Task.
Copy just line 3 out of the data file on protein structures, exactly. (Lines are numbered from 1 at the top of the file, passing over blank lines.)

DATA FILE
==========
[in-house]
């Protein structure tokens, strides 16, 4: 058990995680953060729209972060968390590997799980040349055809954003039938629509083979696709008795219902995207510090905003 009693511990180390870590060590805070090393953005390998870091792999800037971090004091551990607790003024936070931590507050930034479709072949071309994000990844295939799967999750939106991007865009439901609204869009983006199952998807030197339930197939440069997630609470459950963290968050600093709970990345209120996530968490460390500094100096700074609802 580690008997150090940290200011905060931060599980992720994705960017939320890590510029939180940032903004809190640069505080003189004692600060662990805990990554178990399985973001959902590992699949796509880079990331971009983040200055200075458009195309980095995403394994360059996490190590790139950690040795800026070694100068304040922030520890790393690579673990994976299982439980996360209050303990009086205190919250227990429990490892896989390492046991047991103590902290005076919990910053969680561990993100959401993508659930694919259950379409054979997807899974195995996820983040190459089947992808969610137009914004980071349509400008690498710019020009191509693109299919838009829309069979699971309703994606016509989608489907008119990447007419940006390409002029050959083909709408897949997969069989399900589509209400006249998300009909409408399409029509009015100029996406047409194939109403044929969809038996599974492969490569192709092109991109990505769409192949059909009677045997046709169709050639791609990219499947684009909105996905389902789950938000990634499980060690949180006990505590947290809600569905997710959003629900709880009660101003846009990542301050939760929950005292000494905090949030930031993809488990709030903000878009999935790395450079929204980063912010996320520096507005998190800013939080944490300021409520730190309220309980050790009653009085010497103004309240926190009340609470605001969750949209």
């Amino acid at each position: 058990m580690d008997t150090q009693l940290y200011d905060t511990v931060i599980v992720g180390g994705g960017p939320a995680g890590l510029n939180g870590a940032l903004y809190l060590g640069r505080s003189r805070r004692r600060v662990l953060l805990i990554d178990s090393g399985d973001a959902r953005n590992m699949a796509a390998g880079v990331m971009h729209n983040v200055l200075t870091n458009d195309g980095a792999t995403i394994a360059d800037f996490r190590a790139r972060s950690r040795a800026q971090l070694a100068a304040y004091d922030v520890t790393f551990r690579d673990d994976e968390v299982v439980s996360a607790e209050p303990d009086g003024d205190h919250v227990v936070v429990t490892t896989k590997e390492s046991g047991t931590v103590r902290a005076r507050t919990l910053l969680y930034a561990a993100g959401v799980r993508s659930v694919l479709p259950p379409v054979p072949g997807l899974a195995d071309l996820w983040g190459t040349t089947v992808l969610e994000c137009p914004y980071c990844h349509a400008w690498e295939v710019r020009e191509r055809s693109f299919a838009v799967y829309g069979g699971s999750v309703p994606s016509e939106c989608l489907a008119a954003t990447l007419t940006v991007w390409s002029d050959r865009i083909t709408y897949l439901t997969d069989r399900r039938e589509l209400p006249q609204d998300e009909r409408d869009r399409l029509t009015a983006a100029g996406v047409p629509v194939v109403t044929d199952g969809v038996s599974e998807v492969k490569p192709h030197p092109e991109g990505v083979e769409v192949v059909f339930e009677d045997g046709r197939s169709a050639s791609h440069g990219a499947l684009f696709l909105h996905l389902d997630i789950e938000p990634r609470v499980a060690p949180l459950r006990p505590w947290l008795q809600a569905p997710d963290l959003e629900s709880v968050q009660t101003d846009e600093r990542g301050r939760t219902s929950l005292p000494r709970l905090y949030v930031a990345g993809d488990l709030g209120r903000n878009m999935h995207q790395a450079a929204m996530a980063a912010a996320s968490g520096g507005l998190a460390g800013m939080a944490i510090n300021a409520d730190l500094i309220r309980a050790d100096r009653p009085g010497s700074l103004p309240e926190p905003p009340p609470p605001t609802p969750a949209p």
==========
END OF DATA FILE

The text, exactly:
């Amino acid at each position: 058990m580690d008997t150090q009693l940290y200011d905060t511990v931060i599980v992720g180390g994705g960017p939320a995680g890590l510029n939180g870590a940032l903004y809190l060590g640069r505080s003189r805070r004692r600060v662990l953060l805990i990554d178990s090393g399985d973001a959902r953005n590992m699949a796509a390998g880079v990331m971009h729209n983040v200055l200075t870091n458009d195309g980095a792999t995403i394994a360059d800037f996490r190590a790139r972060s950690r040795a800026q971090l070694a100068a304040y004091d922030v520890t790393f551990r690579d673990d994976e968390v299982v439980s996360a607790e209050p303990d009086g003024d205190h919250v227990v936070v429990t490892t896989k590997e390492s046991g047991t931590v103590r902290a005076r507050t919990l910053l969680y930034a561990a993100g959401v799980r993508s659930v694919l479709p259950p379409v054979p072949g997807l899974a195995d071309l996820w983040g190459t040349t089947v992808l969610e994000c137009p914004y980071c990844h349509a400008w690498e295939v710019r020009e191509r055809s693109f299919a838009v799967y829309g069979g699971s999750v309703p994606s016509e939106c989608l489907a008119a954003t990447l007419t940006v991007w390409s002029d050959r865009i083909t709408y897949l439901t997969d069989r399900r039938e589509l209400p006249q609204d998300e009909r409408d869009r399409l029509t009015a983006a100029g996406v047409p629509v194939v109403t044929d199952g969809v038996s599974e998807v492969k490569p192709h030197p092109e991109g990505v083979e769409v192949v059909f339930e009677d045997g046709r197939s169709a050639s791609h440069g990219a499947l684009f696709l909105h996905l389902d997630i789950e938000p990634r609470v499980a060690p949180l459950r006990p505590w947290l008795q809600a569905p997710d963290l959003e629900s709880v968050q009660t101003d846009e600093r990542g301050r939760t219902s929950l005292p000494r709970l905090y949030v930031a990345g993809d488990l709030g209120r903000n878009m999935h995207q790395a450079a929204m996530a980063a912010a996320s968490g520096g507005l998190a460390g800013m939080a944490i510090n300021a409520d730190l500094i309220r309980a050790d100096r009653p009085g010497s700074l103004p309240e926190p905003p009340p609470p605001t609802p969750a949209p």